Rumors of my parentage abounded. Oleg Cassini, the designer who was also romantic interest of mine, was convinced I was Jackie’s secret half-sister. I was appalled. I denied it.”


 Dealer Keith Allsopp on Rare & Controversial Triptych:

Rue Aubriot, Yves St Laurent, triptych (1975) Courtesy of ONGallery.

Rue Aubriot, Yves St Laurent, triptych (1975)
Courtesy of ONGallery.

“To the best of my knowledge, these three pictures, each of them rare in itself, have never been seen together before and, as I can’t find any record of the kissing version having come to market before. I doubt they have ever been available for sale as a triptych before: truly rare individually; uniquely rare together.”
Helmut Newton, Rue Aubriot (1975). Courtey of ONGallery.

Helmut Newton, Rue Aubriot (1975). Courtesy of ONGallery.

“In the first image, Vibeke Knudsen stands alone dressed in what became known as the ‘Le Smoking’—the signature Yves St Laurent jacket. Newton has deliberately styled her in an androgynous way, perhaps influenced by his friendship with David Bowie. She is waiting in the lamp-lit street, for what, we wonder?
Helmut Newton, Rue Aubriot 1975 (two models) (1975). Courtey of ONGallery.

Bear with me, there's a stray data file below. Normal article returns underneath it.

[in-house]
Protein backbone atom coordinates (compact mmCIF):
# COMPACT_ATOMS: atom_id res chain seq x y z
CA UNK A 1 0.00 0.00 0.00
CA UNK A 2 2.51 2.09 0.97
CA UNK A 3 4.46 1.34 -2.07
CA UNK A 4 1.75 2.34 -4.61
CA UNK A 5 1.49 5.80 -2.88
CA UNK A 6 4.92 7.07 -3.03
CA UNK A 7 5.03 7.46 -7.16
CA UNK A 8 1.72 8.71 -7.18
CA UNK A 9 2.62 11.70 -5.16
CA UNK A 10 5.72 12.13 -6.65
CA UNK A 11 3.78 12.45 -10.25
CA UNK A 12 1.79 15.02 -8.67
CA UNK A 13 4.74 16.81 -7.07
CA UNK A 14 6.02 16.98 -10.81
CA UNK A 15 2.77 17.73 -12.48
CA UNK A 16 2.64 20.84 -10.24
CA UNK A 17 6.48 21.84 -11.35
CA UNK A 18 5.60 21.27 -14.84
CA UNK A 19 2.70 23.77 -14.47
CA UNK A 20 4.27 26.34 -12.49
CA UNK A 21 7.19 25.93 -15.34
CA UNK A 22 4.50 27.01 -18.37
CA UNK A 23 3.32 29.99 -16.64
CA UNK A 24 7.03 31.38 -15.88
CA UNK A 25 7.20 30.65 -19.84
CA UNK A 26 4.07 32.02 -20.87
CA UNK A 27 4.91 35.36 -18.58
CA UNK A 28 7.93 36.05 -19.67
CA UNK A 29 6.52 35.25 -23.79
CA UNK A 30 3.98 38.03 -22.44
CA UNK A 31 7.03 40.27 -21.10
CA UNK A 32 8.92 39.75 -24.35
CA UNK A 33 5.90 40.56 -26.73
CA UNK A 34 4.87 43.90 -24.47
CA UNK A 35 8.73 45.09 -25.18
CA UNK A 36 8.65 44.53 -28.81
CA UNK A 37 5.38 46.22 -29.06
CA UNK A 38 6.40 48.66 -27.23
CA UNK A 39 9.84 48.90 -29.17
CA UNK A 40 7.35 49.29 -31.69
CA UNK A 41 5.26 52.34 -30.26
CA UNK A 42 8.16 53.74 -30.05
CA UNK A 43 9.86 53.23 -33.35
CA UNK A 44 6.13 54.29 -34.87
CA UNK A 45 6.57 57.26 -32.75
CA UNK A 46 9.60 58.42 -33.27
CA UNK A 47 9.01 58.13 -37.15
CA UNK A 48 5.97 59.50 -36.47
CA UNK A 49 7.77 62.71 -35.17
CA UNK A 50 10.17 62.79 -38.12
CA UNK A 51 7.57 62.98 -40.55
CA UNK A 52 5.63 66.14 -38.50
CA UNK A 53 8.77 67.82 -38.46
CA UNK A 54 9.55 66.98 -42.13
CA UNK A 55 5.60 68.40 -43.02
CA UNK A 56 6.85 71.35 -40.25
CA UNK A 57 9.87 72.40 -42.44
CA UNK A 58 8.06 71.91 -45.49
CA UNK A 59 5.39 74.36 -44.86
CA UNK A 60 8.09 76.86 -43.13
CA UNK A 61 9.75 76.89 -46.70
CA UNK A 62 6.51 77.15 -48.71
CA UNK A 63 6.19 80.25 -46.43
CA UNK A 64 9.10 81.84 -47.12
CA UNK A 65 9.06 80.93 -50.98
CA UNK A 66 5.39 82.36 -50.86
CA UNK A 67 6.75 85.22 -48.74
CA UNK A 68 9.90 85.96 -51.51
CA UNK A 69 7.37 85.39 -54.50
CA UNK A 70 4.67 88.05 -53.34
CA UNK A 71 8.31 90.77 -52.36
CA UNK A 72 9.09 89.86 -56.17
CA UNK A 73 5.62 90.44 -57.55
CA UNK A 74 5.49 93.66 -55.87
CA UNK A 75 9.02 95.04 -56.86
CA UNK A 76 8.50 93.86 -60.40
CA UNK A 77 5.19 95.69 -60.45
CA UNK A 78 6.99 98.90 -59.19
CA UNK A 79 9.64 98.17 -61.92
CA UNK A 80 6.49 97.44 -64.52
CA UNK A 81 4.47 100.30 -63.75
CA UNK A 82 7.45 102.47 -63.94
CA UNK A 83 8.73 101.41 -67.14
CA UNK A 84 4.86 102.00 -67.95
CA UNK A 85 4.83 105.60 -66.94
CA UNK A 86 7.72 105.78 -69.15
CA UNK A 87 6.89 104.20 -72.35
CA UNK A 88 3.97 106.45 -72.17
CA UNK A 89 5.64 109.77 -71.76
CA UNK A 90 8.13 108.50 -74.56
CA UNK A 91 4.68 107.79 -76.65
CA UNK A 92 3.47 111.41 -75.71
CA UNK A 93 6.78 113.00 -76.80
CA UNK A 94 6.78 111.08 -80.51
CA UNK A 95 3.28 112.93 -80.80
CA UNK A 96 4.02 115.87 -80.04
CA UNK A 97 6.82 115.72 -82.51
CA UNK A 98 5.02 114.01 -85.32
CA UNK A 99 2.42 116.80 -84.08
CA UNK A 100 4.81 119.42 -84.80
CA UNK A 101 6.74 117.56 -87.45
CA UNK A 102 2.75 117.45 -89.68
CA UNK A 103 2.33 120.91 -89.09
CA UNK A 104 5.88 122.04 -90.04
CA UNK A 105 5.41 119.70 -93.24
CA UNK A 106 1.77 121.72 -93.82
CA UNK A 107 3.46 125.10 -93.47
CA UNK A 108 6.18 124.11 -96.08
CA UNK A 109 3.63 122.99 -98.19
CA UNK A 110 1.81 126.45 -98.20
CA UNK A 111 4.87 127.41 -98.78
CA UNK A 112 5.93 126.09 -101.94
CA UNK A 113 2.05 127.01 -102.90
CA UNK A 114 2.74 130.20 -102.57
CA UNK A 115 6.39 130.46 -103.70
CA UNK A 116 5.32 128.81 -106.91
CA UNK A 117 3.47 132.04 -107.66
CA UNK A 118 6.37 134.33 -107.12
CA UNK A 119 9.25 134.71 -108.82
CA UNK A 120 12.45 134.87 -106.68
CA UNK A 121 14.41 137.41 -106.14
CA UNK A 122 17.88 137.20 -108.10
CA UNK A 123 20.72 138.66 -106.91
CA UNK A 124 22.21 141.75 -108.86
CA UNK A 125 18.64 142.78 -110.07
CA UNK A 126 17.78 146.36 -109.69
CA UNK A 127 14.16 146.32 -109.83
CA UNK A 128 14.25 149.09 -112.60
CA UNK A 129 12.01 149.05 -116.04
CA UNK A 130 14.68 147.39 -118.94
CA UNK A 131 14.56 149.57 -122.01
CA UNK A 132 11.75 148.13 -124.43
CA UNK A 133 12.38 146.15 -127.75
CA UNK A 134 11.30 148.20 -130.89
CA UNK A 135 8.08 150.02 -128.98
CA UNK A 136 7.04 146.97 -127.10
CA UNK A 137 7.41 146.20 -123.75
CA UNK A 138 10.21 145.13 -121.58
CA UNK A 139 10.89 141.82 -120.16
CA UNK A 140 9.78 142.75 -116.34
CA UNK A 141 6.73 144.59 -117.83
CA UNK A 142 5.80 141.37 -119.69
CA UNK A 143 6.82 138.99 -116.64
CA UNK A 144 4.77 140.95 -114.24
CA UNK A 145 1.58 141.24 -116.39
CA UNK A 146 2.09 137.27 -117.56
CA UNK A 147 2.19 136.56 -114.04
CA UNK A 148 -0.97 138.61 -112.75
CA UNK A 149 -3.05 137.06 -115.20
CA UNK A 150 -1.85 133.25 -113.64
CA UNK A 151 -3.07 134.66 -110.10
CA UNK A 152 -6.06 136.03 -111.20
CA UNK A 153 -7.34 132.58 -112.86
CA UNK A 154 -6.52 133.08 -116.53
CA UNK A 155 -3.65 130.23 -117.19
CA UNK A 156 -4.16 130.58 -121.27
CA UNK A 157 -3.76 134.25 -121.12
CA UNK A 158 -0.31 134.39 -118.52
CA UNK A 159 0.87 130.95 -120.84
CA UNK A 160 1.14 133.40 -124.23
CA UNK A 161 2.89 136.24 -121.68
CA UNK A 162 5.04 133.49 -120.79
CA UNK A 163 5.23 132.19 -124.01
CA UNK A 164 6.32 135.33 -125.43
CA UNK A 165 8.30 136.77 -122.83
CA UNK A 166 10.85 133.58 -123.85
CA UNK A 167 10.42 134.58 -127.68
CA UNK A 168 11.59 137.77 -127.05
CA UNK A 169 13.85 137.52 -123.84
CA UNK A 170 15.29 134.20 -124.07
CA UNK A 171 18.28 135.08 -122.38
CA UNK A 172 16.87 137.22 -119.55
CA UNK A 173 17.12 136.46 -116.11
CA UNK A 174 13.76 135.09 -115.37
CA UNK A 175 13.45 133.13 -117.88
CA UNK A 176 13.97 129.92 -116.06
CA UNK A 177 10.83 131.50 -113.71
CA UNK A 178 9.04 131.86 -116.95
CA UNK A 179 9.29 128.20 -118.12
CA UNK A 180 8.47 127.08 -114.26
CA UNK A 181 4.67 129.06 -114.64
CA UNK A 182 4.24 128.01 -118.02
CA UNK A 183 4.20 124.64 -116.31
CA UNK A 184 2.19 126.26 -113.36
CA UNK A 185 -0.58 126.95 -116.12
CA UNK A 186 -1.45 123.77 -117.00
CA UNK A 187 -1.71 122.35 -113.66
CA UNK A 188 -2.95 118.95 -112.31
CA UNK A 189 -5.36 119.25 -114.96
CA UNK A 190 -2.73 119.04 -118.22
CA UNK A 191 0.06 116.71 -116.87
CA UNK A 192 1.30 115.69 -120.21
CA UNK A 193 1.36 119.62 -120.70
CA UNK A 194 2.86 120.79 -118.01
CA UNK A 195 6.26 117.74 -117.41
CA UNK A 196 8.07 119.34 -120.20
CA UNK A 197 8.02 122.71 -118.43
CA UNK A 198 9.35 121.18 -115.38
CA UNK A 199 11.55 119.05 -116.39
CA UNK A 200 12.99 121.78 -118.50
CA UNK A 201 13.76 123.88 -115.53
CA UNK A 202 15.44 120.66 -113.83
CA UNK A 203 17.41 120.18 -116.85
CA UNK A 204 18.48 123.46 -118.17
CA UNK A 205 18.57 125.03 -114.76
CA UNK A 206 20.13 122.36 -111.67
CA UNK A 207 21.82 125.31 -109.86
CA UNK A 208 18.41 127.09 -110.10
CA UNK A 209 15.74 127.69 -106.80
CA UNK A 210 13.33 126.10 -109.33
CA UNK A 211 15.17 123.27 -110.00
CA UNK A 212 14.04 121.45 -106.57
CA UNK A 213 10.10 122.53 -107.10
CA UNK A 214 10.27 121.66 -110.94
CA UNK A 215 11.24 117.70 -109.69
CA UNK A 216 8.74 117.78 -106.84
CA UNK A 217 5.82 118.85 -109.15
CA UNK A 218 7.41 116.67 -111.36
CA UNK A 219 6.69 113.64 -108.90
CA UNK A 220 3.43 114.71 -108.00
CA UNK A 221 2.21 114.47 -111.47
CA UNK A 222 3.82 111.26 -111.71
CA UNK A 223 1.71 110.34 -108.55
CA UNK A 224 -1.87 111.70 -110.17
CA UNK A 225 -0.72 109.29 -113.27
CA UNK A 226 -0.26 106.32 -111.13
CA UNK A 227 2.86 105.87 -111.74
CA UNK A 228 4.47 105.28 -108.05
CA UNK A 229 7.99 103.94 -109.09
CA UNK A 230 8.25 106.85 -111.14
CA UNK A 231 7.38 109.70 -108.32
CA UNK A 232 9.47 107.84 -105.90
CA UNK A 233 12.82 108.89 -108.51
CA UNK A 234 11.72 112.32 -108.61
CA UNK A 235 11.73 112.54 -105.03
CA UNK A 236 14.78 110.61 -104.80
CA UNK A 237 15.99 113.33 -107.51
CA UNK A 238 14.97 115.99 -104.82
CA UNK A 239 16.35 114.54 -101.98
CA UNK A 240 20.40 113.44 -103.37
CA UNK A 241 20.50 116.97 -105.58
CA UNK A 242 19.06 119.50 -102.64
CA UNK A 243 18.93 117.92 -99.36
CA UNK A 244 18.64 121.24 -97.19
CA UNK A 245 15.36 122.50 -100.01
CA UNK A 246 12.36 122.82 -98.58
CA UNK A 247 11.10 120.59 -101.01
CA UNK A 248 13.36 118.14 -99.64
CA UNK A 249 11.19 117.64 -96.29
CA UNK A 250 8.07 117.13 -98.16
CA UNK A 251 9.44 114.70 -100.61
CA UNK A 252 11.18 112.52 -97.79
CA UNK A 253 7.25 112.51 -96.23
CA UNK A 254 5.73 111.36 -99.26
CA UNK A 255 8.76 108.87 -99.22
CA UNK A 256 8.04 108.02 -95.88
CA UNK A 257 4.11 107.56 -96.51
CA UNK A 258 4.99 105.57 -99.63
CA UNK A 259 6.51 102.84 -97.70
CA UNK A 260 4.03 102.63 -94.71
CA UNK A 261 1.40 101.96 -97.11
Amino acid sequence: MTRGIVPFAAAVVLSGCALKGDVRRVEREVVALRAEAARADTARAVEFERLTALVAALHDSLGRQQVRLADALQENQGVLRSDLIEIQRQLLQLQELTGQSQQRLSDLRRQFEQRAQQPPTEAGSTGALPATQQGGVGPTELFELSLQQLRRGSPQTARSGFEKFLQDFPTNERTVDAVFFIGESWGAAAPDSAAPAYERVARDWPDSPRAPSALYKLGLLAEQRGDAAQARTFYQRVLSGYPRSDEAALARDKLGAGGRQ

Helmut Newton, Rue Aubriot  (two models) (1975). Courtesy of ONGallery.

Now, the story begins to unfold. A car has appeared in the background. Vibeke is joined by a companion, nude except for shoes and a barely-visible veiled hat. Who is she?  We don’t know, and maybe never will know. The two are seen in half embrace, as if they just met. It’s sexually charged, but suggestive rather than overtly so.
Helmut Newton, Rue Aubriot for Yves St Laurent, French Vogue (1975). Courtey of ONGallery.

Helmut Newton, Rue Aubriot for Yves St Laurent, French Vogue (1975). Courtesy of ONGallery.

Here, the two models, in the same setting, are seen in a passionate kiss. This is not the kiss of two friends, but of lovers. A highly and overtly sexually charged photograph in an era when same-sex relationships were, generally, still taboo and in many countries illegal. The story is complete. This picture was selected as an addition by June Newton in her revision of Newton’s book Sumo, published in 2013, which then accompanied the preceding two images. Perhaps she concluded that attitudes had changed enough for its publication. I don’t recall seeing it in any other publication, and this is only one of two that I have ever seen available for sale. It is the rarest of Newton’s pictures that I know.”